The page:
Ludwig Wittgenstein changed our intellectual lives. To understand how, we need to understand what he did to the subject of critical reasoning.
Wittgenstein didn’t leave us “philosophy”; he left a pathway for a more perspicuous intellect. This was caused by a psychological condition that made him meticulous and hypersensitive. He could abnormally perceive three natural phenomena: (a) the social traits implicated in word use; (b) the task-functions signified in communication; and (c) the pictures that flash before the mind’s eye. With this unique acuity, he then discovered something revolutionary: language was merely a reflection of how the intellect behaved in an act of speech. Meaning was usage—or rather, the intellect, used.
And this discovery changes everything. It revolutionizes how we must argue with one another and what we believe is “true.” Instead of focusing primarily upon premises or facts, we must point people to how their intellect behaves—called “therapy.” And this has radical implications for analysis, conceptual investigation; value judgments, political ideology, ethics and even religion.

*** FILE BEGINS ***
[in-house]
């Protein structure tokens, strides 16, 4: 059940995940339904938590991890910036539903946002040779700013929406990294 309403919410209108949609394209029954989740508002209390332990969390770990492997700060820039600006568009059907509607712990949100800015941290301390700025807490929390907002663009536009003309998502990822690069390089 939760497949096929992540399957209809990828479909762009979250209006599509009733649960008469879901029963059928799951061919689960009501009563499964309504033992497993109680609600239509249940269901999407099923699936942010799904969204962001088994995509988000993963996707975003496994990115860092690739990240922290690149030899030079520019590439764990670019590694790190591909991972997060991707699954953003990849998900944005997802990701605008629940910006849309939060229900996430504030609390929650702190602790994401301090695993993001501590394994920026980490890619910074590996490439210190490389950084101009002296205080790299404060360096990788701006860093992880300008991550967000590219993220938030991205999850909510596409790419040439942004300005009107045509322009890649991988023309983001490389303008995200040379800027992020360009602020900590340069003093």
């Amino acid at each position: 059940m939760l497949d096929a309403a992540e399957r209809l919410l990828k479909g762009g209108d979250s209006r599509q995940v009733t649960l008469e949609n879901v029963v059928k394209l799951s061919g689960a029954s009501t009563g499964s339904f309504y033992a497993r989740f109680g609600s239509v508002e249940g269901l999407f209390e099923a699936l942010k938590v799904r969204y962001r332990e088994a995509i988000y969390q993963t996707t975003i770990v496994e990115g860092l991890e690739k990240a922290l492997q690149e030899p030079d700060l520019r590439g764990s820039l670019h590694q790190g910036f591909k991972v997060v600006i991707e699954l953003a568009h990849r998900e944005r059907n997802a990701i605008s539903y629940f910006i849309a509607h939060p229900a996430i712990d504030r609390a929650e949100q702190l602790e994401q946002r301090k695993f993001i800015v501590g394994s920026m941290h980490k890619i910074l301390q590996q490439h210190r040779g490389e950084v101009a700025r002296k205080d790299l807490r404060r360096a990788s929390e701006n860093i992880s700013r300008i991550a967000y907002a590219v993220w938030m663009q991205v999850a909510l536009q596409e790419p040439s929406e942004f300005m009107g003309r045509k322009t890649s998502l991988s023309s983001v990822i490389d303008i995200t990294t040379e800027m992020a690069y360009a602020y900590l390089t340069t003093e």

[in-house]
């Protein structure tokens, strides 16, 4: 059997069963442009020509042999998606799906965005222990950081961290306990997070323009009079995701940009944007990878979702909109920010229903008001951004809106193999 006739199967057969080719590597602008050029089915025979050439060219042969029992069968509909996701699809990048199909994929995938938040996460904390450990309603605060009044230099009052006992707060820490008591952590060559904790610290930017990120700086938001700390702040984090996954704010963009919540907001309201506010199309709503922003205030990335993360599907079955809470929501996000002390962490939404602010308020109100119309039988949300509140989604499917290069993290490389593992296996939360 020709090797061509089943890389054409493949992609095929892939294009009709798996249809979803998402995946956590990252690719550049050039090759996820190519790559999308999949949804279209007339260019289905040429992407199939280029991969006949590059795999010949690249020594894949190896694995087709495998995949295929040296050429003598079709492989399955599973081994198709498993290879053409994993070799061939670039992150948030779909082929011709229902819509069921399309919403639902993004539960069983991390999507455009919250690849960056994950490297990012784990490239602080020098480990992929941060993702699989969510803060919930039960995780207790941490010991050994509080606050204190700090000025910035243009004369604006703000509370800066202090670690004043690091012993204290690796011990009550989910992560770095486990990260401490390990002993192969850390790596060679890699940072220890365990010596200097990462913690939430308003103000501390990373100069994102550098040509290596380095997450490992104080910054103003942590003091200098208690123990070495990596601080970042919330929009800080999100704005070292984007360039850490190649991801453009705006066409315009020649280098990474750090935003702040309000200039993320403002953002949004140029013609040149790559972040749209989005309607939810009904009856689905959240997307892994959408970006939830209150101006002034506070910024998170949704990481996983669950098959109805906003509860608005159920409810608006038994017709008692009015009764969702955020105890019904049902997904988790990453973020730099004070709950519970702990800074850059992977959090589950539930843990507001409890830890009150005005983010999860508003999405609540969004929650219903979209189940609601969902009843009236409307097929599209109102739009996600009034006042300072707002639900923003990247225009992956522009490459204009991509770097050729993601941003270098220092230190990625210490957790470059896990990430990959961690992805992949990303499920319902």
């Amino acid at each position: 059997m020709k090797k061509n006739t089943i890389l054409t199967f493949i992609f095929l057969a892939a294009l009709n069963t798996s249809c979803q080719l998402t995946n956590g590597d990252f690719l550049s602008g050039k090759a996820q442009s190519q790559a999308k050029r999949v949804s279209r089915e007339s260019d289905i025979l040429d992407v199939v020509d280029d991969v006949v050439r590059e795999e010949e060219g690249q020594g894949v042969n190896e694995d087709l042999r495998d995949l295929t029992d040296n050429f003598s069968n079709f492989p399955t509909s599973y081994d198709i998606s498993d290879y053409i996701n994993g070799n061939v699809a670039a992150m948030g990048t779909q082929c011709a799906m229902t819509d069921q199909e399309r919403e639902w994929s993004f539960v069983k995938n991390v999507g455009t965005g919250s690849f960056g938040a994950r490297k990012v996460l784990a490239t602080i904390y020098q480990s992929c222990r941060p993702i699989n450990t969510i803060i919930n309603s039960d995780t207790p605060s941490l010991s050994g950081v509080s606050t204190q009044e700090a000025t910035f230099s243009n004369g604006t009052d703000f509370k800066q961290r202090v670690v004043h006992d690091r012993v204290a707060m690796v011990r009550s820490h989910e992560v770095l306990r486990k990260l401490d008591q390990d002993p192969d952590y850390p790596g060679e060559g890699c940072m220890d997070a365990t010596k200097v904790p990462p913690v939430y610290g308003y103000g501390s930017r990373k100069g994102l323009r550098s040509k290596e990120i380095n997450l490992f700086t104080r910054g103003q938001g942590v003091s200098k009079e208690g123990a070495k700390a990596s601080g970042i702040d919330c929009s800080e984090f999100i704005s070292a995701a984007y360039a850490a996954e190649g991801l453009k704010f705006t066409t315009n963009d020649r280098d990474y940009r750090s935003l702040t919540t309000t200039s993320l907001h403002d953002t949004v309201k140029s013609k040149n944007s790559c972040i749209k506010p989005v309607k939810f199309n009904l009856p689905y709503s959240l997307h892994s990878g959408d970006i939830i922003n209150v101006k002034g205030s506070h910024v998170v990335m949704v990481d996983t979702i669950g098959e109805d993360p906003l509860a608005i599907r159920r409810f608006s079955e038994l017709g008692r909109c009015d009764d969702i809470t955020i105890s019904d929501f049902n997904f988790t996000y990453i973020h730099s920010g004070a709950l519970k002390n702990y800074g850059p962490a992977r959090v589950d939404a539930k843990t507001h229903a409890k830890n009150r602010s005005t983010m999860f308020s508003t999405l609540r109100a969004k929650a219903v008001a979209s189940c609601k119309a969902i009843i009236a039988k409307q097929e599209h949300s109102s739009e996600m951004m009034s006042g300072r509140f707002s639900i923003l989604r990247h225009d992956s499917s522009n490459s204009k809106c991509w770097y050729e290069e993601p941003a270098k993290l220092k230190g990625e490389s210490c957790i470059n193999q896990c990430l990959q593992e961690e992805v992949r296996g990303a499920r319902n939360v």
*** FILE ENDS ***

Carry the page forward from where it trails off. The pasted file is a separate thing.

This book is both an explanation of, and a blueprint for, the new critical thinking. Written for both a lay and special audience, it shows what Wittgenstein invented and the difference it makes for all of us.